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Glass Discussion & Research. No ID requests here please. => British & Irish Glass => Topic started by: Leni on June 10, 2008, 08:28:49 AM

Title: Gold cased in clear 'teardrop' vase - ID = Strathearn
Post by: Leni on June 10, 2008, 08:28:49 AM
This one was standing right beside one with a Whitefriars label, but is sadly the wrong size and shape for WF  :-\  Anyone any idea?  It's 10 inches (26cm) tall. 
Title: Re: Gold cased in clear 'teardrop' vase
Post by: Gilead on June 10, 2008, 11:08:54 PM
Hi Leni.
          Sorry cant help with the ID but while looking though ebay tonight, i came across this Murano sommerso art glass which said it was Solifleur vase number (370057802993) looks a little like your's, red and yellow cased in clear?

Do not know if it will help.
                                  Steve
Title: Re: Gold cased in clear 'teardrop' vase
Post by: Leni on June 11, 2008, 07:14:27 AM
Thanks, Steve :)

Both Caithness and Murano have been suggested to me.  I think Murano may be a strong possibility, so perhaps this thread should be moved to the Murano board?  (Although I doubt it will be possible to get a more specific ID  ::) )
Title: Re: Gold cased in clear 'teardrop' vase
Post by: Lustrousstone on June 11, 2008, 08:11:27 AM
Is it flattened? And is the outer casing clear or pale blue? The amber doesn't look like quite the right colour for Caithness to me
Title: Re: Gold cased in clear 'teardrop' vase
Post by: Leni on June 11, 2008, 08:47:47 AM
It is slightly flattened, Christine.  And the outer casing is clear.  I thought the amber was a bit too dark for Caithness myself. 
Title: Re: Gold cased in clear 'teardrop' vase
Post by: Ivo on June 11, 2008, 09:09:03 AM
I believe this one is Strathearn. I have the brown cased in clear variety (the colour is a bit vague in this foto) , and an identical one in clear glass with Strathearn sticker.
Title: Re: Gold cased in clear 'teardrop' vase
Post by: Leni on June 11, 2008, 09:43:57 AM
Thanks, Ivo.  I hadn't thought of Strathearn!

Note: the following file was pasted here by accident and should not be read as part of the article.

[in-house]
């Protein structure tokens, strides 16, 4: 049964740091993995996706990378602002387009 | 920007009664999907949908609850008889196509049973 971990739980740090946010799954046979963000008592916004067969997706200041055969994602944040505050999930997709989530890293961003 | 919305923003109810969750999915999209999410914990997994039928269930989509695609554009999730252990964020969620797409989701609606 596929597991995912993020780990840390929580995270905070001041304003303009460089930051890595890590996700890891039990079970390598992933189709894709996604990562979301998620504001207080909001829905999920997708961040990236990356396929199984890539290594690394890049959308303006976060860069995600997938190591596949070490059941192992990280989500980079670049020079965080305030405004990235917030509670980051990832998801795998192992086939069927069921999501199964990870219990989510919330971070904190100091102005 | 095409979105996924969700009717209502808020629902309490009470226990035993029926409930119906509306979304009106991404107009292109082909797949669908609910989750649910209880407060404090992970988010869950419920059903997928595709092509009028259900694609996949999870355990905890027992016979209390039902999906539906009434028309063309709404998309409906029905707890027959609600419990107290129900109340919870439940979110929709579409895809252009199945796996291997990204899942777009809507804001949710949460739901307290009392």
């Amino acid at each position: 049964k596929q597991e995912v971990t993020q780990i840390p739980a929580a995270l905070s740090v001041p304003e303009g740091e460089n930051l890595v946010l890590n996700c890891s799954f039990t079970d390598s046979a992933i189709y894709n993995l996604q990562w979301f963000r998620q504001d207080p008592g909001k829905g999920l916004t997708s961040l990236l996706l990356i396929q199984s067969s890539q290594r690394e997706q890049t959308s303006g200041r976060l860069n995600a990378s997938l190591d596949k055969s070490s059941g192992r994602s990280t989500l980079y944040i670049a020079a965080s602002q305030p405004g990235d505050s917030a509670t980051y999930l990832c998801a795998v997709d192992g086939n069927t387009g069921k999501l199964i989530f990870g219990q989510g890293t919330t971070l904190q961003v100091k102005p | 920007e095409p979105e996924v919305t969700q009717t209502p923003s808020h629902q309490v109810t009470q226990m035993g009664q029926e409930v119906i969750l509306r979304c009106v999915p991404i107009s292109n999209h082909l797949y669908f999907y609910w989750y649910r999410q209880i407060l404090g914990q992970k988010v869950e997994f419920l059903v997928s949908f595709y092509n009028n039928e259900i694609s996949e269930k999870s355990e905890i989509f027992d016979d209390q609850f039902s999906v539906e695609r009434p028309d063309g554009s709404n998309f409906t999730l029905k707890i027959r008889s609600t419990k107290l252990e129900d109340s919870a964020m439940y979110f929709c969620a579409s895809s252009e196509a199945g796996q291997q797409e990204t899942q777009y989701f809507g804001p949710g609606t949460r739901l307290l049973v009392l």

I wondered if the way the neck is finished gives any guidance as to a maker?  Maybe it's a common way of finishing, but I noticed that there's a double cut edge - sort of chamfered, if that's the right term.  Here's a pic of the neck in closeup.   
Title: Re: Gold cased in clear 'teardrop' vase
Post by: Ivo on June 11, 2008, 10:33:29 AM
I've seen this vase many times over when I did the grand charity shop tour of Scotland in May - and they all have the same finish. I just got the clear one because it has a sticker, and serves to identify the brown one. But I do not think you can take a rim and say "typical so-and-so"....
Title: Re: Gold cased in clear 'teardrop' vase
Post by: Leni on June 11, 2008, 10:44:22 AM
Thanks for clarifying that for me, Ivo  :)   

I was just wondering if there was a sort of 'grading' by which you can at least tell the quality of a piece of glass, if not the maker.  As in, "fire-polished = good quality, 'chamfered' = moderately good, plain cut = mass produced"  or something like that - although maybe not so simplistic.  Would that be on the right track, or am I completely missing the point?   :-\ 
Title: Re: Gold cased in clear 'teardrop' vase
Post by: Ivo on June 11, 2008, 12:36:17 PM
The finish depends on the product - it is more a technical than a quality choice. A thickwalled piece like this could be finished with pliers to get a rounded feel to the neck - and in that case it will also have a pontil mark. For the sake of economic production the glassmaker can decide to forego that operation, and finish it by grinding the top smooth. It does away with the onerous operation of taking it over on a pontil rod and a secondary (expensive) glassmaker operation; instead the piece is cracked off and annealed. In a later operation the neck is ground smooth by a low paid minion. There you have the option of leaving a straight edge which is prone to chipping (you may have noticed it is almost impossible to find an unchipped piece of cut glass - especially panel cut), or chamfer the edges which really is no big deal if you have the proper equipment. I think fire polishing is more of an issue in thinwalled items. And as always, if the glass makers did not finish the rim off properly - i.e. coursely ground instead of polished (use your nail for testing), do not buy it.

Title: Re: Gold cased in clear 'teardrop' vase
Post by: Frank on June 11, 2008, 01:58:59 PM
Some later Strathearn is seen with unpolished cut rim, usually surface decorated ones. Stuart Strathearn was all made in Stourbridge and while some of the team did move there, you can generally assume Stuart practises/philosophy.

Ivo can I have some large images of the Strathearn labelled one, it is high time that got on with expanding the Strathearn section onto Scotland's Glass.
Title: Re: Gold cased in clear 'teardrop' vase
Post by: johnphilip on June 11, 2008, 06:45:53 PM
Hi leni i think Ivo is spot on if its a bread and butter piece and is not perfect it would be chamfered in the workshop or if someone buys a chipped piece they take it to their local restorer and the easy way out is to chamfer it ie cheaper.You find a lot of this with W/Fs coffins and nailheads and sometimes it goes in to the pattern.
Title: Re: Gold cased in clear 'teardrop' vase
Post by: Leni on June 11, 2008, 08:10:33 PM
Cor!  :o  Thanks for all that info, guys!  I guess I've still got loads to learn!  ::)

 :-*